Expedition to Svalbard
What we hope to learn
How are the changes in sea ice affecting polar bear movements?
Why it matters
The expedition collected critical data about Europe’s most westerly polar bear population.
The population on and around the Norwegian Arctic archipelago of Svalbard is facing a future without summer sea ice. In recent years, the researchers have noted changes linked to reduced sea ice. Changes in the ice are modifying the bears’ usual movement patterns.
April 11, 2014
Departure from Longyearbyen, Svalbard.
April 11-21, 2014
The researchers fit bears with GPS-enabled collars to study their movements, and the WWF crew documents the work through photos, videos and stories from the field.
April 21, 2014
Return to Longyearbyen, Svalbard.
About the researchUsing helicopter and GPS-based surveying, the team gathered first-hand evidence of the changes coming to Svalbard.
The research took place in April, when polar bear mothers and their cubs typically emerge from dens on Svalbard. The research team fit GPS collars to a number of bears, to track their movements.
The NPI researchers have seen some evidence that bears are shifting their denning sites as an apparent response to climate change. With GPS collars they can establish the bears’ favoured habitat, and how it is shifting with the sea ice melt. The researchers also record the condition of the bears at time of capture, adding to our knowledge of the population and its health.
WWF Expedition Lead
Gert is leading WWF-Netherland’s conservation landscapes & species unit. His technical focus is on the Arctic and human-wildlife conflict prevention. Gert is heavily involved in our Arctic work, especially in support of the species’ programme and Russia’s Arctic programme.
WWF polar bear lead
Geoff York is the lead for WWF on all things polar bear. Before joining WWF he spent several years in Alaska working on polar bear research, tagging and tracking the bears with the United States Geological Survey. Geoff's expertise is recognized by his peers who have invited him to join the polar Bear Expert Group of the International Union for the Conservation of Nature. He still takes part in field work whenever his schedule allows, and contributes to scientific papers on polar bear issues. Geoff's role on the expedition is to advise on polar bear issues, and on research and sampling protocols.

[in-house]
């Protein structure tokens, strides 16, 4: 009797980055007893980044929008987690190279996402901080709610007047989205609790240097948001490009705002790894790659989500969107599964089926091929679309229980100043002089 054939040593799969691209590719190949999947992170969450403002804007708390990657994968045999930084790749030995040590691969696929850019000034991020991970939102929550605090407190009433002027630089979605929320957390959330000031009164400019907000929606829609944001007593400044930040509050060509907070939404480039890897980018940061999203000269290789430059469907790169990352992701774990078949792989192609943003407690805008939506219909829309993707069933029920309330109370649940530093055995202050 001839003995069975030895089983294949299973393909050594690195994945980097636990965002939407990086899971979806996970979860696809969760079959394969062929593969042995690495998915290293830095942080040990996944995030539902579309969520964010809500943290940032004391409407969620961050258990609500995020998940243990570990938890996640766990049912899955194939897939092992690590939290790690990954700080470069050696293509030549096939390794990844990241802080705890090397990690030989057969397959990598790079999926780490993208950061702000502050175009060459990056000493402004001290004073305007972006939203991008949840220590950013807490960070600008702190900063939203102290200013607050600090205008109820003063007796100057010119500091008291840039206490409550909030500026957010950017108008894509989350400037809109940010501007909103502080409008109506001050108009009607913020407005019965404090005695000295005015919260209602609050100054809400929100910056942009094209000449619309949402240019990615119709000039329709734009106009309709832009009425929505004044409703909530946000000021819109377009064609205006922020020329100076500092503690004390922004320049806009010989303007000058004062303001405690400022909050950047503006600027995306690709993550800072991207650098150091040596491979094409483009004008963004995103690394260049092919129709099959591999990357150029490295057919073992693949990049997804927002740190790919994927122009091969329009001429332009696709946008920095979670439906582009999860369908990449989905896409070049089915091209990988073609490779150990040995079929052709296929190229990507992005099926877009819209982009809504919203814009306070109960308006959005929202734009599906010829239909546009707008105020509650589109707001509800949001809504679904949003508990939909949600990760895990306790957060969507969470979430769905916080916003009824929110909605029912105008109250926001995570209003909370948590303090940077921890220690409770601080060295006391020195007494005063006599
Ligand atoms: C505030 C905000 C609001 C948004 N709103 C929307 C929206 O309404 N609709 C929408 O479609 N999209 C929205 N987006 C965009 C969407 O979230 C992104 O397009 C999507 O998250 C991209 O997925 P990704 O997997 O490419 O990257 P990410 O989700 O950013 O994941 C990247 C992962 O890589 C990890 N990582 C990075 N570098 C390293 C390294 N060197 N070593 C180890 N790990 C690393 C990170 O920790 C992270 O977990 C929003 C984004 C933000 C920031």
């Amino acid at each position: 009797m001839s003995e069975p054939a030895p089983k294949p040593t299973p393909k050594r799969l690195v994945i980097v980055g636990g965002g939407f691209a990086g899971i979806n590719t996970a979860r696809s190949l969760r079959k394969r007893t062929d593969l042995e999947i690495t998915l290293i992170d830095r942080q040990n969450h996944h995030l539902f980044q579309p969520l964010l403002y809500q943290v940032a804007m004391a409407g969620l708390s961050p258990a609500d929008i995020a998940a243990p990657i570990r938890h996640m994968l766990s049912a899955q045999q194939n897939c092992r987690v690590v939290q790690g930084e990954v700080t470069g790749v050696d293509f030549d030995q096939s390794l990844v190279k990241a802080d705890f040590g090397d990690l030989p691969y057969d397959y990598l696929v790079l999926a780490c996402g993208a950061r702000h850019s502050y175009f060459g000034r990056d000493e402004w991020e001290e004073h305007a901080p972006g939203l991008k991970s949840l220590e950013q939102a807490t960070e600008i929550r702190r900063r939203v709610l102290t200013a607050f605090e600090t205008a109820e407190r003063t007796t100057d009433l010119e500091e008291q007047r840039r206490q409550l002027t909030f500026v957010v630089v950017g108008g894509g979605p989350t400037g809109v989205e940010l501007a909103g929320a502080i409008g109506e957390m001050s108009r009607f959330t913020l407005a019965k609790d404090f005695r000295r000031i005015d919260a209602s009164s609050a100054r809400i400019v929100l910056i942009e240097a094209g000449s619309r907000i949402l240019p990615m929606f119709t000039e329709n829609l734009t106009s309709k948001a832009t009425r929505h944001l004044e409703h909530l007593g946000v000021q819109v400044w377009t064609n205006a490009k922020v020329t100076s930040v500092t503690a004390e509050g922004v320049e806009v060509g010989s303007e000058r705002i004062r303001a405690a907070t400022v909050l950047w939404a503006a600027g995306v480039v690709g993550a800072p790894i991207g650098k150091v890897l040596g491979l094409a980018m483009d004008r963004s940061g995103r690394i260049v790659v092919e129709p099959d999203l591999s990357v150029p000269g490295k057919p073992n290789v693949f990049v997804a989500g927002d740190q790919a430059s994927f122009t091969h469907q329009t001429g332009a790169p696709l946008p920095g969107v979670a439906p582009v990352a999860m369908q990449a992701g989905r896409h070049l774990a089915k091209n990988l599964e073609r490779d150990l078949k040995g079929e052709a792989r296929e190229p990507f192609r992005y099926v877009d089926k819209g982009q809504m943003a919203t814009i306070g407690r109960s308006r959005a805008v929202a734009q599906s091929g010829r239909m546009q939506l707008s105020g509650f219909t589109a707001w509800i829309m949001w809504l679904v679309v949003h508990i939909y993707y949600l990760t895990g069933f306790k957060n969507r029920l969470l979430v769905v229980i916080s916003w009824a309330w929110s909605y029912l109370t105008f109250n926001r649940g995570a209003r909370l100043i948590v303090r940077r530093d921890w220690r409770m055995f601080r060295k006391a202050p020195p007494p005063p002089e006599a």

WWF pinniped specialist
Tom is WWF's specialist on seals and walrus, having completed his doctorate on elephant seals. He had previously studied whales, and has been a member of the scientific committee of the International Whaling Commission. Tom is also an accomplished film-maker, having made wildlife documentaries for NHK (Japanese), Discovery and ZDF (German), and he has won several film awards.
Guillermo Prudencio Vergara
Guillermo has worked for WWF Spain as a press officer since June 2013, focusing on biodiversity, water and forests, and also coordinating the work on social media. Previously, he worked at the environmental desk of Spain’s main news agency, Agencia Efe.
Reinout is a video producer with WWF Netherlands. He uses his own video camera (Canon 5D mkII) with mutiple lenses (all Canon: from wide angle (14mm) to tele (300 (converts to 420)mm & all between) and audio equipment.
Brutus Östling was born in December 1958 and grew up in Stockholm, Sweden. He started a publishing house at the age of 22 in 1981. After publishing more than 1,000 titles in 2005 he changed his career and became a professional photographer, specialising in bird and wildlife photography.
Three of his photo books have been bestsellers in Sweden, and some have been translated into English, and other languages. His first ‘Mellan vingspetsarna’, with photographs of birds from the Arctic to the Antarctic was published in Sweden in 2005 and won the WWF Panda Prize 2006 as the best nature book in Sweden. His book about the white-tailed and Golden Eagles, ‘Örnarnas rike’ from 2007, also won the WWF Panda Prize as best nature book of the year. In 2006 he was chosen as ‘Nature Photographer of the Year’ in Sweden, and in November 2007 he was appointed as ‘Scandinavian Nature Photographer 2007-2008’.
Back to Longyearbyen
The Svalbard team heads back to port.
The coolest office
Being out in the field, you sometimes encounter challenges, like having an open office in the High Arctic.
I was sitting by the computer transferring some pictures, when something caught my eye, far away from the boat.
In photos: Polar bear research on Svalbard
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